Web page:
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Independent panel supports use of lockdown notices

An independent panel created to scrutinise Dorset Police has written to the Chief Constable to support the way officers issued fixed penalty notices during the coronavirus lockdown.

The Out Of Court Disposals Scrutiny Panel, set up by the Dorset Office of the Police and Crime Commissioner, examined a randomly selected sample of anonymised notices issued by the Force in April and early May.

The panel, made up of members of the public, meets regularly to examine how officers use their powers to issue a range of notices that do not require court hearings. Their virtual meeting on June 17 focused on fixed penalty notices handed out to people caught breaking lockdown restrictions.

Panel chair William Gibbons has written to Chief Constable James Vaughan to say the panel agreed that in all cases the fixed penalty notices were issued appropriately.

magnifying glass - independent scrutiny of police activity

The letter states: “The panel wish to commend and congratulate Dorset Police and their officers for the firm, fair and tactful way they dealt with the cases.

“In all cases the panel were encouraged to note that officers sought to engage, explain and educate, before taking enforcement action.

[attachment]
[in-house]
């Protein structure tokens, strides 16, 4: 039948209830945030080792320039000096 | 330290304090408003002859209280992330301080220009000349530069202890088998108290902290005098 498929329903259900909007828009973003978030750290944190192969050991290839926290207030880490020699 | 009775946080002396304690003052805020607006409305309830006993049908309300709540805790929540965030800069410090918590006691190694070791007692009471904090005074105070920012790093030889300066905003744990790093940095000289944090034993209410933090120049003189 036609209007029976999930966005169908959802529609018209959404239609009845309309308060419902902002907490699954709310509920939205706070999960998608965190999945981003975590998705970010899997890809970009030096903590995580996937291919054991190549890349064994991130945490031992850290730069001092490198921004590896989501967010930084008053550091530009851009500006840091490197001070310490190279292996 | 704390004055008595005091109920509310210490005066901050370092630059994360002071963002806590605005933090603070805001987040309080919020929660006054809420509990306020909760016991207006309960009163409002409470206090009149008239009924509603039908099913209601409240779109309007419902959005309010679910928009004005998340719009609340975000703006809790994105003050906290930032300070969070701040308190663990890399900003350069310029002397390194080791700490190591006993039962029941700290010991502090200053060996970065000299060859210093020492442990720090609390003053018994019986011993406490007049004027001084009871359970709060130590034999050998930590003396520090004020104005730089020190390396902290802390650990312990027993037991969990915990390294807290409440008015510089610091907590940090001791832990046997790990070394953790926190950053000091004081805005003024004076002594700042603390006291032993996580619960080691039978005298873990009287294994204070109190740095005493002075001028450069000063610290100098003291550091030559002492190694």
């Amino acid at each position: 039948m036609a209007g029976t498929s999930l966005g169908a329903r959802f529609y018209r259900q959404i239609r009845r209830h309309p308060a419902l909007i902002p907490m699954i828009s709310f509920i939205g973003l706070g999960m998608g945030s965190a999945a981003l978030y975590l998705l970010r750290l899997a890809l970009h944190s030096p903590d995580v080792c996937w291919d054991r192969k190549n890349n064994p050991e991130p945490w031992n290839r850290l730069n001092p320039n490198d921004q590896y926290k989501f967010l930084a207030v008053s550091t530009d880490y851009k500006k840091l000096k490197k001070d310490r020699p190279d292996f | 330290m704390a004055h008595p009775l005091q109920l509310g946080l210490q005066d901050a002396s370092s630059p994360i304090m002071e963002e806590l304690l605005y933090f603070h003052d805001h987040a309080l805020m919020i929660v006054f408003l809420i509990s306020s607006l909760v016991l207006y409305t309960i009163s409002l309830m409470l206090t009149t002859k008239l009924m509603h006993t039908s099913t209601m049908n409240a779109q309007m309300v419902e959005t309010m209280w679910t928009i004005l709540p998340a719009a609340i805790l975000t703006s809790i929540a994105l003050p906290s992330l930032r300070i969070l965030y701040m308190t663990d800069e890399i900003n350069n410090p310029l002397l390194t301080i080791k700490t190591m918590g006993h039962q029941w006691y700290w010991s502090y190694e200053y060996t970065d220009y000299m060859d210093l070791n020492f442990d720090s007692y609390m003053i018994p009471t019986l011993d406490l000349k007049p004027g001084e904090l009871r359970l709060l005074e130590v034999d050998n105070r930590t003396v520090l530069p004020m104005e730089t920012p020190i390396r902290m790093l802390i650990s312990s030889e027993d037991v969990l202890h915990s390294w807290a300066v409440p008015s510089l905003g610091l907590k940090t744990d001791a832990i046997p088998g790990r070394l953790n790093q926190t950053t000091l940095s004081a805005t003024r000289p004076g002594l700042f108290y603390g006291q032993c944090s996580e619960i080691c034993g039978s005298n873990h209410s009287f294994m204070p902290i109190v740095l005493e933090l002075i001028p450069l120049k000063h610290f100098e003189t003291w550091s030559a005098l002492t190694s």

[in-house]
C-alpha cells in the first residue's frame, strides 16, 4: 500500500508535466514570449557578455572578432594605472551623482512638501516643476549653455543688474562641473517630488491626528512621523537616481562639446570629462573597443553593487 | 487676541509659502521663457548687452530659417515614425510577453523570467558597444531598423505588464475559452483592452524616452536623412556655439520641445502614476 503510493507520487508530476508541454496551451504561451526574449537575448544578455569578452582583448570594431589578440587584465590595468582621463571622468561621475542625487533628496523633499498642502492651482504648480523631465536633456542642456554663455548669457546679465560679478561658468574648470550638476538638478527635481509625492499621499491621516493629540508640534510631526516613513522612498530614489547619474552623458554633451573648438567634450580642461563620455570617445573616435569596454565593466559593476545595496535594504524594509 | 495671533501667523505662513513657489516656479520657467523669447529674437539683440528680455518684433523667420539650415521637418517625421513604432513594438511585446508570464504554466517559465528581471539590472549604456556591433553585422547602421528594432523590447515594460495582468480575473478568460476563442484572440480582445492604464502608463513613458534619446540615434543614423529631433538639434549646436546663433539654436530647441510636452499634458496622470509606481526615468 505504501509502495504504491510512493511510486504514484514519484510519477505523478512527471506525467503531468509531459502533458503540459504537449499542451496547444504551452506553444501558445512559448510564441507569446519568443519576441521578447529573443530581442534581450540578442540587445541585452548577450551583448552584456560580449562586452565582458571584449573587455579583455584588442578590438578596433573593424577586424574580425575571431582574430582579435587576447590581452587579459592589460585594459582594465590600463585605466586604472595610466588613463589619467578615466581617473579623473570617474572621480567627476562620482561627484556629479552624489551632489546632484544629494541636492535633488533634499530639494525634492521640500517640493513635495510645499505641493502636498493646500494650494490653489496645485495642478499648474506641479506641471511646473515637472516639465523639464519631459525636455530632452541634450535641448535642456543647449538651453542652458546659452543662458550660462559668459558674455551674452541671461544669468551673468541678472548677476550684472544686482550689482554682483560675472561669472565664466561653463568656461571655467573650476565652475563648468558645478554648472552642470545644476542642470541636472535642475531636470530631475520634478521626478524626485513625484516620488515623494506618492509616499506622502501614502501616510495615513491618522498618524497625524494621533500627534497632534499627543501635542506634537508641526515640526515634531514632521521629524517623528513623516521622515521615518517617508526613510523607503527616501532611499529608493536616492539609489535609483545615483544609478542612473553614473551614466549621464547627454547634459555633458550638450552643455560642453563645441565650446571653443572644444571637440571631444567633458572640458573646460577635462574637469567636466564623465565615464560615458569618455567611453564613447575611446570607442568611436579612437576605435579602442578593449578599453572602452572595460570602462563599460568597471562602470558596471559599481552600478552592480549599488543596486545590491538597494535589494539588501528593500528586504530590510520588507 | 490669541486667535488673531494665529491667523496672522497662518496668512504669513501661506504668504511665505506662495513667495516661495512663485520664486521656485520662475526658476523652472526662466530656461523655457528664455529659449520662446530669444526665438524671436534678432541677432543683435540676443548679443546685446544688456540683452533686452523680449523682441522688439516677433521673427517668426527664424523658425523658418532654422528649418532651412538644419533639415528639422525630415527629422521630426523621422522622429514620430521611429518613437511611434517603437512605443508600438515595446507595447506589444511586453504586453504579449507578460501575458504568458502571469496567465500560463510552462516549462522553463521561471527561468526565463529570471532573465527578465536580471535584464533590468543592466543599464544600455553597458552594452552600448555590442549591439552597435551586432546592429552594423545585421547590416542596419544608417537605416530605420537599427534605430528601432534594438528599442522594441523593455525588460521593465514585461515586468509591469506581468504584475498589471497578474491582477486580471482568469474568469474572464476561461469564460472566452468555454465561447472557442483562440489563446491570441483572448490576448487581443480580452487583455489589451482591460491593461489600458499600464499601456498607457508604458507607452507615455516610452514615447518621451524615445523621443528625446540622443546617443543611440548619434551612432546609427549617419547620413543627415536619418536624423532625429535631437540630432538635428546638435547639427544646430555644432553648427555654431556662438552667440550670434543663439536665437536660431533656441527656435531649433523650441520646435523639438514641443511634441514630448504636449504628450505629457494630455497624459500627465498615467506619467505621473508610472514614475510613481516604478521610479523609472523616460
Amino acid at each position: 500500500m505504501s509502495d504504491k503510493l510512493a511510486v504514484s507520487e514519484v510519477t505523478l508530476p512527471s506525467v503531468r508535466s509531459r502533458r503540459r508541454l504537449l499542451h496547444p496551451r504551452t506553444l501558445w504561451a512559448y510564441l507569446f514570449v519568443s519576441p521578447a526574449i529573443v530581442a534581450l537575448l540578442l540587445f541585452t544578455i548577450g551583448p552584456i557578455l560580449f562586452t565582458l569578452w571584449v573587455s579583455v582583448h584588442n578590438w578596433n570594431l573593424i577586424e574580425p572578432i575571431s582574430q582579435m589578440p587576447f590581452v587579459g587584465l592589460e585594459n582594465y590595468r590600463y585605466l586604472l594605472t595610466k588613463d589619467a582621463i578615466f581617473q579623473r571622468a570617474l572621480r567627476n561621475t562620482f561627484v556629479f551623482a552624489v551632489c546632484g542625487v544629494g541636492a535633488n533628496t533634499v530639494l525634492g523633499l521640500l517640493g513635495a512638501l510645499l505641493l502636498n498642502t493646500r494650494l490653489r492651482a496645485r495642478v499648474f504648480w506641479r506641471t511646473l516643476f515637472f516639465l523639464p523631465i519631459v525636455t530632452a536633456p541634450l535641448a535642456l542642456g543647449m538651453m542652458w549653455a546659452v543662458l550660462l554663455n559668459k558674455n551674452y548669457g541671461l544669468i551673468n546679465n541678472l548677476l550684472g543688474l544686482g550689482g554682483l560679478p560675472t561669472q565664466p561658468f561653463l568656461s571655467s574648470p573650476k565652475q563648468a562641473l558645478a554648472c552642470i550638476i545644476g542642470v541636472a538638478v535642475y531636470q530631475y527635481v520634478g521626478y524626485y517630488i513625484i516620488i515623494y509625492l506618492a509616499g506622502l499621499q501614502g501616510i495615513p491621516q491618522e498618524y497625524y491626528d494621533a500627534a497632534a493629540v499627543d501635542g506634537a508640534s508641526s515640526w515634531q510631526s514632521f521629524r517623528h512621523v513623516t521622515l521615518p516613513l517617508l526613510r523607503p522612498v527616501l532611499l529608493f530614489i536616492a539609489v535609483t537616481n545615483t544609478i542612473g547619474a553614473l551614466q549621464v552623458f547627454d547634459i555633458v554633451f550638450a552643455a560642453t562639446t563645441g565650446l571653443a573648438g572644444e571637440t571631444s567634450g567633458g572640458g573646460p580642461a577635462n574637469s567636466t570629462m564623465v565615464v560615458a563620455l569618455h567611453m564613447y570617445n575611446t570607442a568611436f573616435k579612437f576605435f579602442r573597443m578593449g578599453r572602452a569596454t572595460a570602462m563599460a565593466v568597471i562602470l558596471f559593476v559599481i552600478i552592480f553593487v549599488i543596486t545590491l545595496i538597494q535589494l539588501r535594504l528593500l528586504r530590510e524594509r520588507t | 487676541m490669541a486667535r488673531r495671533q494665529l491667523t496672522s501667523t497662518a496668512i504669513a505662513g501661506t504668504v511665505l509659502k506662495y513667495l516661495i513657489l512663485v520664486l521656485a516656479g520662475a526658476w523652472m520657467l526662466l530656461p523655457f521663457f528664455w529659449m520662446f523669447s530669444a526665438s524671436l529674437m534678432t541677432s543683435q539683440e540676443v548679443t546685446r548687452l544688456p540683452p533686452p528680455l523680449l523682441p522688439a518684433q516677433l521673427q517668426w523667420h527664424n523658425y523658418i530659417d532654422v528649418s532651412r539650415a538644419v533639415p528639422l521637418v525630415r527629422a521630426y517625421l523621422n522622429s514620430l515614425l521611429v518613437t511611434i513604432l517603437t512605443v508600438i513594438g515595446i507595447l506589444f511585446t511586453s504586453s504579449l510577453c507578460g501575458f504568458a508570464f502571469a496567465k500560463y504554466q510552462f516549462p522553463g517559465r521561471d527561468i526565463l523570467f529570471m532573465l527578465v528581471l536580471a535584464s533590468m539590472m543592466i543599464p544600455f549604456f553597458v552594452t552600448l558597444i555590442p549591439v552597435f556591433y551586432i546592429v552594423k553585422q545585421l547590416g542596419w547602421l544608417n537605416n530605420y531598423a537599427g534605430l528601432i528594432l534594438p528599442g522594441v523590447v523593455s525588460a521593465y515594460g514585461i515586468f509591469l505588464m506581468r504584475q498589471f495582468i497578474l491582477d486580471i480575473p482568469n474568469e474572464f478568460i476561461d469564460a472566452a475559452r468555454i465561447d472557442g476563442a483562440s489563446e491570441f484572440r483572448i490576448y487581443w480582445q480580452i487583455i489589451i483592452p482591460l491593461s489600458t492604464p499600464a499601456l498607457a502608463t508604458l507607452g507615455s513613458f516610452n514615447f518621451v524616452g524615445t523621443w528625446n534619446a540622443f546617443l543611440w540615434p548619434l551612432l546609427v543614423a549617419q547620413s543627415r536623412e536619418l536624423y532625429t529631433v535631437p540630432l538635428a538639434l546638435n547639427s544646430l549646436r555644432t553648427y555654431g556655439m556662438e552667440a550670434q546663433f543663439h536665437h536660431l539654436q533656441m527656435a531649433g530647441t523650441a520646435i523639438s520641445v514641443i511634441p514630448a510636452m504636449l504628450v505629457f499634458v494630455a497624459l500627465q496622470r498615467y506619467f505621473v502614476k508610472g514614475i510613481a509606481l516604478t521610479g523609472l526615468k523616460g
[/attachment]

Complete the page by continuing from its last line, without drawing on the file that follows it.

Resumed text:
“The panel recognises the challenges which continue to be faced by officers in their interactions with the public in these uncertain times.”

Dorset Police have issued 860 fixed penalty notices since the start of the lockdown period. The majority of these were given to people who had breached regulations during the early lockdown period – when there was still a ban on going outside other than in very limited circumstances – by travelling to the county’s beauty spots from other parts of the country.

The OPCC previously examined a separate randomly selected sample of cases in which fixed penalty notices were issued during the lockdown, and fed back that they were reassured by the quality of officers’ decision making. This took place more quickly than the usual round of panels in order to scrutinise the police’s work as a matter of urgency.

And a survey conducted by the OPCC in May found that the vast majority of Dorset residents who responded supported the Force’s approach to dealing with the lockdown and thought their public messages had been clear.

Dorset Police and Crime Commissioner Martyn Underhill said: “The Covid-19 lockdown period has been an extraordinary time for policing in the UK, and this crisis has made the work of independently scrutinising the police become even more important than usual.

“It was essential we examined how fixed penalty notices had been issued during lockdown and it’s very reassuring that this independent group has been so satisfied with what they’ve seen they were moved to write to the chief constable to commend his officers.”

Assistant Chief Constable Sam de Reya said: “Dorset Police welcome scrutiny of our policies, process and service delivery to support how we police our communities

“Throughout the Covid-19 lockdown officers have always sought to educate and engage with members of the public, enforcement has been a last resort.

“Policing has been challenging at times during the pandemic, but the vast majority of the public have taken advice and adhered to guidance and legislation.

“In the minority of cases where enforcement has been required, this has been reasonable and proportionate to the circumstances and only when absolutely necessary.”

 

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